I heard you’re taking care of your ailing mother-in-law. In the spirit of commiseration and not to sound like I know your hardship, I took care of my father-in-law a few years ago when he was recovering from a fracture. I didn’t have time to wash my face, let alone anything more extensive. Between his therapies and the amount of time needed to cook his carefully-flavored food, I lost myself somewhere and my kids suffered a lot too. How are you holding up? If anything, you have more fronts than me to take care of. I’m available for help if you ever need it. I’d be happy to.
Life isn’t easy for either of us. I do look up to you now like you looked up to me once. I do envy your life and know that I envy it because I don’t live it. Don’t think I haven’t seen the haggard look in your eyes when you come back from work and know that there is more work waiting.
Don’t think I can’t imagine the light going out in your eyes when your husband tells you that he has invited his family over for dinner on Sunday. The day you were looking forward to spending with just him and your kids.
Don’t think I haven’t seen you wistfully looking at my children showering me with kisses before they board their bus.
Don’t think that I haven’t seen you rushing into your kid’s school in the middle of the day, right on time for the PTA. I marvel at that. You do it like a pro. I know you take on a lot but you don’t let it show.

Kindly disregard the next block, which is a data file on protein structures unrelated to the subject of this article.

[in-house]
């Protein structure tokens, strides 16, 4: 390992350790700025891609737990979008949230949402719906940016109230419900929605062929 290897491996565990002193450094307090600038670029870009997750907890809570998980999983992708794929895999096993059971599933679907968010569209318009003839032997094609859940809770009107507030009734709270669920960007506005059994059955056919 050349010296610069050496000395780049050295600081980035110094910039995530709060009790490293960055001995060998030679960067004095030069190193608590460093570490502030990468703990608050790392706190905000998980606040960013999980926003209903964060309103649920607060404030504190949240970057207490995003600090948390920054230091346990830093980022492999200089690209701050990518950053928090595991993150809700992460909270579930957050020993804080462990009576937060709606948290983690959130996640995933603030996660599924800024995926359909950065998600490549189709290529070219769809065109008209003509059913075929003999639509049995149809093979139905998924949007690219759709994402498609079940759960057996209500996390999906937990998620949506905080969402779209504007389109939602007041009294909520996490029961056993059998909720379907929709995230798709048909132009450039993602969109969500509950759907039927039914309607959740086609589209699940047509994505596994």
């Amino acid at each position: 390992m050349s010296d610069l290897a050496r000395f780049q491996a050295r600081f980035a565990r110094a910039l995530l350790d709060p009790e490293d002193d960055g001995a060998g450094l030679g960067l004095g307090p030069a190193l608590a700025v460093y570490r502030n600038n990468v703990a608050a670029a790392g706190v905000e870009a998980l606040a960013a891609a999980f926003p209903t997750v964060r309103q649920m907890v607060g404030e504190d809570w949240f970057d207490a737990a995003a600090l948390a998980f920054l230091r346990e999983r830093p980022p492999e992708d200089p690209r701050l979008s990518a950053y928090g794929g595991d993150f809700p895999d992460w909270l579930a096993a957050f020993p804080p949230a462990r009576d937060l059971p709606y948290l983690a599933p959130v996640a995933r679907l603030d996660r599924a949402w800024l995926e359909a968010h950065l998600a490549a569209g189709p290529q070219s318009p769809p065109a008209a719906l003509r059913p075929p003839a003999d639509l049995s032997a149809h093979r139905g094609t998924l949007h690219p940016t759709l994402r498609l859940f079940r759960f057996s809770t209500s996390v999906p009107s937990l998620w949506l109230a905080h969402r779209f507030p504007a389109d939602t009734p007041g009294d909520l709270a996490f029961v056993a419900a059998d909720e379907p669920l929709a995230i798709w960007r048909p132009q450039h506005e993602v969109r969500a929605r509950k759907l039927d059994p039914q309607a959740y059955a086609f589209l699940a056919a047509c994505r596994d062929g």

But it shows. Sometimes. When we are standing across from each other and my kids are boarding the bus as you are getting your kids in your car to drop them off at the day care. It shows when I wave at you and you give me a half smile with a longing in your eyes to hold your baby as close as I’m holding mine. It shows when you stand still looking at me, comparing yourself to me, evaluating our lives, asking yourself why our roles are so diverse. I know you try to understand how I could be so different and still feel like your kindred spirit. I know you want to hug me. I want to hug you too.
I know you love your life. You want all of it just the way it is. But I know you want a part of my life. The part where I get to hold my baby longer than you do in a day. The part where you get to spoil your children if they have a cold. I get it. And if it was up to me, you would never have to choose between work and life. But it’s not up to me. Or you. Someday it will be. Someday when I won’t have to get used to staying at home. And you won’t have to leave your children behind. Until then, we will just have to run each other’s worlds alongside each other, together, from across the street.
Hope to connect with you soon
Your SAHM friend.
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Loved reading this writing. Such a realistic and true comparision you did among working and a house lady. Claps!